We love music theory. It's a great tool for looking under the hood and exploiting beneficial shortcuts to creating and understanding music. We use it in even in our "mechanical" approach to the fretboard, our movable FFcP system. You've probably noticed we've inserted intervals (3rds, 4ths), some arpeggiated chords, and some passing/approach tone drills in the system. It's finger coordination but if you've been listening while you play, there's some heavy subconscious aural training going on, too.

Still, theory is no good if you don't apply it. We want to go out of the lab now and into the field with the jazz standard, Autumn Leaves and show you a simple way to apply two FFcP patterns to this classic.


Without altering with any sophisticated substitutions, you can trim this down to just two patterns based on two keys. The whole song is in only two keys, E minor, and it's relative G major. We'll draw from two finger patterns to come up with the one-octave field of notes to harvest. The idea is you can go back to the Dorian/Minor FFcP drills, pick up the 4th FFcP in D minor and move it up a couple frets to E minor. Your 4th finger starts the pattern on the 9th fret.


Before you start playing the tune, drill the 4th FFcP in this key for awhile. Take a few days even, until you are comfortable with it.


The next thing would be to take a 2nd FFcP incarnation of the G scale by basing the one octave field with the second finger on the 5th fret. Note, you aren't moving hardly at all from the E minor. Work it similarly until it becomes second nature, reviewing what we created for Bb in the FFcP Introduction series.

When you feel solid on this you're ready to start applying the new found scale intuitive proficiencies to the actual song. Below is a color coded interpretation of where you would use the FFcP patterns, the pink shows where you'd use G major, the blue would be E minor (dorian).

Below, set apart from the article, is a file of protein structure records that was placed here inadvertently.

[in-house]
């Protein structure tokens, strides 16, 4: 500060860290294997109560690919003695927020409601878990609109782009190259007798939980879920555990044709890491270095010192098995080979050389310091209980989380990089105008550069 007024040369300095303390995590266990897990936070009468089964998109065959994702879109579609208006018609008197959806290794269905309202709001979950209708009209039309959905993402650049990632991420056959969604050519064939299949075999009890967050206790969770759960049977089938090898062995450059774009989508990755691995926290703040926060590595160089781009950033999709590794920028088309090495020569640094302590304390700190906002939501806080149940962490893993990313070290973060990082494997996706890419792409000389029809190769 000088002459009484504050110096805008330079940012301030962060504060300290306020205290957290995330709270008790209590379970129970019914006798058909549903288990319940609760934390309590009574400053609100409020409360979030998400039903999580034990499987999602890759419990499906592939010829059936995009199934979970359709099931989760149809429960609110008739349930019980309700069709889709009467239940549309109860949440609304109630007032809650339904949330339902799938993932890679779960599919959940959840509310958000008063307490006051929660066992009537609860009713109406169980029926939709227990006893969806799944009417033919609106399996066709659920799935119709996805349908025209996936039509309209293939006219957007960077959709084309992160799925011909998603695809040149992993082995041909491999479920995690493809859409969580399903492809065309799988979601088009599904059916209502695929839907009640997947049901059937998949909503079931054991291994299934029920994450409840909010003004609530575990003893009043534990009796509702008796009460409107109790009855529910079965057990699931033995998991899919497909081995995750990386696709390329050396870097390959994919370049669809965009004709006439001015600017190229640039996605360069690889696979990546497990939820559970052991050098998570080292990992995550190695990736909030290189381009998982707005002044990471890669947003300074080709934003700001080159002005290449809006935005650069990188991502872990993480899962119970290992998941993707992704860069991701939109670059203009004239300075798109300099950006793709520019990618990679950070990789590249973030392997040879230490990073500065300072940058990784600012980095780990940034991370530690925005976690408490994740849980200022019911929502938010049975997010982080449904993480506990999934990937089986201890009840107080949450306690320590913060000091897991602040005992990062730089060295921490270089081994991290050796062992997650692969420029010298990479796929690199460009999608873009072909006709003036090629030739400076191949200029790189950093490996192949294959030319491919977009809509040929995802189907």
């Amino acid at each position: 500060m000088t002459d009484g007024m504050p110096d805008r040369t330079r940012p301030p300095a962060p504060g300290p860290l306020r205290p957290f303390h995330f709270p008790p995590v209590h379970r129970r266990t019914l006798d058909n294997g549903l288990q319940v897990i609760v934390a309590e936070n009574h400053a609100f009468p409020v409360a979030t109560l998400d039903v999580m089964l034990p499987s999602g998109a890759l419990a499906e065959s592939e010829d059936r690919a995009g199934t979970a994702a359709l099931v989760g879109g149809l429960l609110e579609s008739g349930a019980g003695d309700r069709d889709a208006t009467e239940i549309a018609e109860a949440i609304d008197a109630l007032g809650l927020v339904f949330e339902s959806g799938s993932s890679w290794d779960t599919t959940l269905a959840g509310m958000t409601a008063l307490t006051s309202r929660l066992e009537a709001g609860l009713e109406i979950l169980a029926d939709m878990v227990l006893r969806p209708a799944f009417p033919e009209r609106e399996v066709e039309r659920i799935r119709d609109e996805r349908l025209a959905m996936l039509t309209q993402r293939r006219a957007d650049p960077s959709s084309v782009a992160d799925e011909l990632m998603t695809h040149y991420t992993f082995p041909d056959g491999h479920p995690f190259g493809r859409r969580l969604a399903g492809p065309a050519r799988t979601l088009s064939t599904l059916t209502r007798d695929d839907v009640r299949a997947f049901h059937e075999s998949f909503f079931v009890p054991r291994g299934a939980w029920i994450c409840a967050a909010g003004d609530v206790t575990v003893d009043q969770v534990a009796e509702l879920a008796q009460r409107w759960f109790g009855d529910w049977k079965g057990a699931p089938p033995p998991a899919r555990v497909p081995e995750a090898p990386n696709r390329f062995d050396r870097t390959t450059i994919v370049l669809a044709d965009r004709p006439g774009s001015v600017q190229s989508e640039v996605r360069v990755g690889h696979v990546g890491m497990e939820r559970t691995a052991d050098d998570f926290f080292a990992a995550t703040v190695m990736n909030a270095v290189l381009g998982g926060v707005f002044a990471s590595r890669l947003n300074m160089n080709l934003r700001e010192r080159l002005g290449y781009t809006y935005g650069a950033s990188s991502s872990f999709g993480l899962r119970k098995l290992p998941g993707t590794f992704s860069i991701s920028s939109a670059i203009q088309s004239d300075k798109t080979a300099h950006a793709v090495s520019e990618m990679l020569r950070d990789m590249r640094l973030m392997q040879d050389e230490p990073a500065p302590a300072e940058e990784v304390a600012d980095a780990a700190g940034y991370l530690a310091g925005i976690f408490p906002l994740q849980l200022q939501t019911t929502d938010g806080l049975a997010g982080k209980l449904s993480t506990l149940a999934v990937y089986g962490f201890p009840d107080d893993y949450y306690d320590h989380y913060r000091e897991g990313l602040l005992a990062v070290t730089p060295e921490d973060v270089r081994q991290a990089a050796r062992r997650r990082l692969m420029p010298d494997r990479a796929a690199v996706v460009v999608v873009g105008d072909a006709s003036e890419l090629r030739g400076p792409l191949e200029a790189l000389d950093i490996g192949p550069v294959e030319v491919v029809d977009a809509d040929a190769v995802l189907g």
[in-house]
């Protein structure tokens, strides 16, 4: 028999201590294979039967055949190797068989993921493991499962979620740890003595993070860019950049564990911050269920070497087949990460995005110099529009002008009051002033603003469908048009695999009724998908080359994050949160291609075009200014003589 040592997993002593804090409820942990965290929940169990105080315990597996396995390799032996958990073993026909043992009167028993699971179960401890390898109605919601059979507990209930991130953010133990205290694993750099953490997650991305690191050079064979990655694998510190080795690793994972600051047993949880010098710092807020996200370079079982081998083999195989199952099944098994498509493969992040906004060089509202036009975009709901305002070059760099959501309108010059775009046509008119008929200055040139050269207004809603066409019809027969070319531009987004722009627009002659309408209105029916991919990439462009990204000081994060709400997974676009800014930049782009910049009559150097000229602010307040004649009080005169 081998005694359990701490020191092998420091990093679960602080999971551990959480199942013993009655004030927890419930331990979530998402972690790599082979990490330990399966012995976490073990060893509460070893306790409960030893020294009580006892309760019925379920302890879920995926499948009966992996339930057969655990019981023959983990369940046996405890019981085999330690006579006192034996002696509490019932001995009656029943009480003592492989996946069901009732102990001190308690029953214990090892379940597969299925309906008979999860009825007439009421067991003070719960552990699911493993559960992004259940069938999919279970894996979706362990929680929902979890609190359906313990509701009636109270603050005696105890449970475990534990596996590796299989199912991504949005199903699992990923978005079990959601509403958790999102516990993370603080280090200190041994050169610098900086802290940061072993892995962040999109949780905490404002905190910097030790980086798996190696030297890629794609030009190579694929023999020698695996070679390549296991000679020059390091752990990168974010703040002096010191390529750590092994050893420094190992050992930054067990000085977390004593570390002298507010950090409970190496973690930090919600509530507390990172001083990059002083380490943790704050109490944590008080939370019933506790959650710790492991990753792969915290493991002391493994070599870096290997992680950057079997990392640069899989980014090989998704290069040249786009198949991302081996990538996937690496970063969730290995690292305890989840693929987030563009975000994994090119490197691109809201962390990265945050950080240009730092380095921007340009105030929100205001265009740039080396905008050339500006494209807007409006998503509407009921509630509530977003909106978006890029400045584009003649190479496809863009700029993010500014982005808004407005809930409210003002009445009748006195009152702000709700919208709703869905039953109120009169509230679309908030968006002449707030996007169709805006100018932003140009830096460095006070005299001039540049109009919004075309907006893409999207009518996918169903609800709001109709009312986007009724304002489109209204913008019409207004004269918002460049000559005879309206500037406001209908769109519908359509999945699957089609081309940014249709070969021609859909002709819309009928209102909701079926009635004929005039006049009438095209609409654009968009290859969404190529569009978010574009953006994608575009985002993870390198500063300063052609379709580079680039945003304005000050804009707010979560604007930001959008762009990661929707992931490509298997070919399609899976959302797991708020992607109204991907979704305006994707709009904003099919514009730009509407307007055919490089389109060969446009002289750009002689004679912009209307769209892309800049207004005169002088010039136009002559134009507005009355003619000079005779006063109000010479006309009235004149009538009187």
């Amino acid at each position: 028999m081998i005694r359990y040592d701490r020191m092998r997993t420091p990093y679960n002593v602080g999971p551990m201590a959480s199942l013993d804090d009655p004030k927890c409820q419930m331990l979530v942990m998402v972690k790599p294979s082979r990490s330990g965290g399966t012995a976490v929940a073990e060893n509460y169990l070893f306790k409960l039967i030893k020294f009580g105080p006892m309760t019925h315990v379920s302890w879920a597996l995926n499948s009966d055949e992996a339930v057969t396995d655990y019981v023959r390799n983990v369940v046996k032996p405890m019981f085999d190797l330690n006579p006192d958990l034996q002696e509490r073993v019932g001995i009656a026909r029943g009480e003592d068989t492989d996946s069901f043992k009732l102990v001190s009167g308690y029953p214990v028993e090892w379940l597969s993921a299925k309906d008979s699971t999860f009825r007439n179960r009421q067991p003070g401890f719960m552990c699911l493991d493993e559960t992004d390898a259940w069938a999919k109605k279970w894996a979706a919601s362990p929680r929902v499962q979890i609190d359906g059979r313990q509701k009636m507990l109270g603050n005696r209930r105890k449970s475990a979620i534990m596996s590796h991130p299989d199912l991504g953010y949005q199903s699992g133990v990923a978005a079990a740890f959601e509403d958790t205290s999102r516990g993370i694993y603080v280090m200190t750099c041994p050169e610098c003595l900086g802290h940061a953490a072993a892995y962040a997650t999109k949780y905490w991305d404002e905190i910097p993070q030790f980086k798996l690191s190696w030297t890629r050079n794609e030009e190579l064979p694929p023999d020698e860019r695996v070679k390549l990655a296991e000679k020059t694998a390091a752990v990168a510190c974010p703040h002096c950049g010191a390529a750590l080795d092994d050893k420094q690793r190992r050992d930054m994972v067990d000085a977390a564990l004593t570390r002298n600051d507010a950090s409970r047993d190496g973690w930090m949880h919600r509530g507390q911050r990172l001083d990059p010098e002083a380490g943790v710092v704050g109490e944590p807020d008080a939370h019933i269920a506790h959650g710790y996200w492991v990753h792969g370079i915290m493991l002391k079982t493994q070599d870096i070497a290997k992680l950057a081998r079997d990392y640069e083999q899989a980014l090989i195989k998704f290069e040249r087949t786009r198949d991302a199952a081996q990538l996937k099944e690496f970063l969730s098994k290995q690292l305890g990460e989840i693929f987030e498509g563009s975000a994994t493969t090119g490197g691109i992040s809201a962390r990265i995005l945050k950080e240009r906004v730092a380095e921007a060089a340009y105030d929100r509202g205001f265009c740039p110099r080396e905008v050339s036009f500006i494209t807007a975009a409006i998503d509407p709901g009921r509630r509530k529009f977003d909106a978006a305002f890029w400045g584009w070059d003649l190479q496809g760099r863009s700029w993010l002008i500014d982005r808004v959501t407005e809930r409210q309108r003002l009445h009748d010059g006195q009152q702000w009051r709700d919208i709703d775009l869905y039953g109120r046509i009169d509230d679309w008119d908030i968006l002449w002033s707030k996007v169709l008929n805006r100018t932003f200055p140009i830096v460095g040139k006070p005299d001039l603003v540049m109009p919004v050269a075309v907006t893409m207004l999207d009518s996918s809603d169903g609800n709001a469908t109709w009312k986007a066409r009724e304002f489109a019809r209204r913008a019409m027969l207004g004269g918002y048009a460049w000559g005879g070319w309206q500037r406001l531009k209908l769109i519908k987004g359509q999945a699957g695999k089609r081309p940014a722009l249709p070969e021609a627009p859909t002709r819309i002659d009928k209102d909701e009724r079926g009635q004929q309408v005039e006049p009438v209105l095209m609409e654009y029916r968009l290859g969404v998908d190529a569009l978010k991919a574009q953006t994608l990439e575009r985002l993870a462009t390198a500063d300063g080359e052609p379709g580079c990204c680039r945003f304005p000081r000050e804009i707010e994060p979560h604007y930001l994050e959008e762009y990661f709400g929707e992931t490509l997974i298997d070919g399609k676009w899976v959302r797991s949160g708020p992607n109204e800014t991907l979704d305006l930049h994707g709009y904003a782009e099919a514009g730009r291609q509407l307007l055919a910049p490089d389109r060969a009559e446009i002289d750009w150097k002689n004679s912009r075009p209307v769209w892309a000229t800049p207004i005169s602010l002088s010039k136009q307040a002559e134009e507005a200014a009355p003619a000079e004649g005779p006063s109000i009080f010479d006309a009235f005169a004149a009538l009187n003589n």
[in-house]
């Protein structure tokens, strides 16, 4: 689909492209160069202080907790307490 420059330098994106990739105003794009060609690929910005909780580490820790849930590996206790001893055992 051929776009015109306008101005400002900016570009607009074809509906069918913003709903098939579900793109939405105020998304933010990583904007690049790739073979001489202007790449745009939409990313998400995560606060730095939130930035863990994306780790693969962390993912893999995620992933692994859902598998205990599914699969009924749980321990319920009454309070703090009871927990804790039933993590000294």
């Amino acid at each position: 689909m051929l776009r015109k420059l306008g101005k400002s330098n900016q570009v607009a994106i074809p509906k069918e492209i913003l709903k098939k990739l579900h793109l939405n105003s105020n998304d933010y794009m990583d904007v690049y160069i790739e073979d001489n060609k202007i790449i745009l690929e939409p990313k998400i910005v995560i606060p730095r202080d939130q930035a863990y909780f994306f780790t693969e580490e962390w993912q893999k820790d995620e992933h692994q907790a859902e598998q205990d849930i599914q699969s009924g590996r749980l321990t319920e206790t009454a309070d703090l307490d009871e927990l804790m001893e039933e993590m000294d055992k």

We don't want to go too deep in the semantics of raised 6th and 7th in the minor scale, other than to say when you're using the Dominant Function chord B7, you'll probably be rasing the D to a D#. This is where the chord/arpeggio part of the drill can help out. Trust your ear--it will tell you what to do.

This is where the rubber meets the road, theory to real life. We're still at a point where if this is all you do, grab scales and play drills, your improv will sound like scales and drills. It's a starting point.

Next session, we'll look at applying the FFcP to some licks.

Four Finger Closed Position FFcP
Dorian/Minor FFcP Studies
ii7b5 V7 i Minor Patterns
Improvisation Techniques
New to JazzMando: Dorian/Minor FFcP!
Minor Blues: Fresh patterns

Posted by Ted at 4:01 PM

July 17, 2014 | Best of JM: Making sense. More than five senses?

Enjoy the popular archive material below.

From June 11, 2010 | Making sense. More than five senses?.

We all grow up with the notion that we have five senses. Sight, hearing, taste, smell, touch. There is always an added ethereal reference to a sixth sense, tons of movies and books have been written about this tantalizing phenomenon, but what many may not be aware of, physiologists have even expanded these senses to as many as nine to twenty-two, although categories can blur, and some of them involve non-human ones, for example a bat's radar (echolocation).